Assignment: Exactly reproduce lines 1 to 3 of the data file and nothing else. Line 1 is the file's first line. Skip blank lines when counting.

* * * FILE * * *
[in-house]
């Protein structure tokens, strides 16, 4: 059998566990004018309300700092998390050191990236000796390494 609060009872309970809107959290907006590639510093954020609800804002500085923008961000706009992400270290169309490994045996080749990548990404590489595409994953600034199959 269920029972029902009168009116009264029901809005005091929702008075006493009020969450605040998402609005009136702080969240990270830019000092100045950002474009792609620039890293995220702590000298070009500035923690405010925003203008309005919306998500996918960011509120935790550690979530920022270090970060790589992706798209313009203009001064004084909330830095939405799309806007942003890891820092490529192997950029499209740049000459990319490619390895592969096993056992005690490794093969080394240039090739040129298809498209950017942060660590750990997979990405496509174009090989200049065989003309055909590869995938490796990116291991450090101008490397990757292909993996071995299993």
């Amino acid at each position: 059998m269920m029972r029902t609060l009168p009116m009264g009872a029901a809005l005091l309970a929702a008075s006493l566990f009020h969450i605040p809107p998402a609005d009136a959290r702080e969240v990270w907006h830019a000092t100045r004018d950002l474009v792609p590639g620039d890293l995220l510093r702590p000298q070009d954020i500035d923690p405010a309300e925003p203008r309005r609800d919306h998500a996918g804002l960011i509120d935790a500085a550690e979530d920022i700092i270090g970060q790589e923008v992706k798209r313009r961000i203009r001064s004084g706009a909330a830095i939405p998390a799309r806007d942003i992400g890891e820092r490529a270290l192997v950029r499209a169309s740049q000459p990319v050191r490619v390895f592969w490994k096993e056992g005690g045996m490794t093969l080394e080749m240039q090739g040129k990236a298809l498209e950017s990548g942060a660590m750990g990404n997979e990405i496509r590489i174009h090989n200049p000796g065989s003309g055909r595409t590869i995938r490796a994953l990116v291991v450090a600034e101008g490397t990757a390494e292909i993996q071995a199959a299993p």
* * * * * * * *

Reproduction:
[in-house]
């Protein structure tokens, strides 16, 4: 059998566990004018309300700092998390050191990236000796390494 609060009872309970809107959290907006590639510093954020609800804002500085923008961000706009992400270290169309490994045996080749990548990404590489595409994953600034199959 269920029972029902009168009116009264029901809005005091929702008075006493009020969450605040998402609005009136702080969240990270830019000092100045950002474009792609620039890293995220702590000298070009500035923690405010925003203008309005919306998500996918960011509120935790550690979530920022270090970060790589992706798209313009203009001064004084909330830095939405799309806007942003890891820092490529192997950029499209740049000459990319490619390895592969096993056992005690490794093969080394240039090739040129298809498209950017942060660590750990997979990405496509174009090989200049065989003309055909590869995938490796990116291991450090101008490397990757292909993996071995299993």
């Amino acid at each position: 059998m269920m029972r029902t609060l009168p009116m009264g009872a029901a809005l005091l309970a929702a008075s006493l566990f009020h969450i605040p809107p998402a609005d009136a959290r702080e969240v990270w907006h830019a000092t100045r004018d950002l474009v792609p590639g620039d890293l995220l510093r702590p000298q070009d954020i500035d923690p405010a309300e925003p203008r309005r609800d919306h998500a996918g804002l960011i509120d935790a500085a550690e979530d920022i700092i270090g970060q790589e923008v992706k798209r313009r961000i203009r001064s004084g706009a909330a830095i939405p998390a799309r806007d942003i992400g890891e820092r490529a270290l192997v950029r499209a169309s740049q000459p990319v050191r490619v390895f592969w490994k096993e056992g005690g045996m490794t093969l080394e080749m240039q090739g040129k990236a298809l498209e950017s990548g942060a660590m750990g990404n997979e990405i496509r590489i174009h090989n200049p000796g065989s003309g055909r595409t590869i995938r490796a994953l990116v291991v450090a600034e101008g490397t990757a390494e292909i993996q071995a199959a299993p």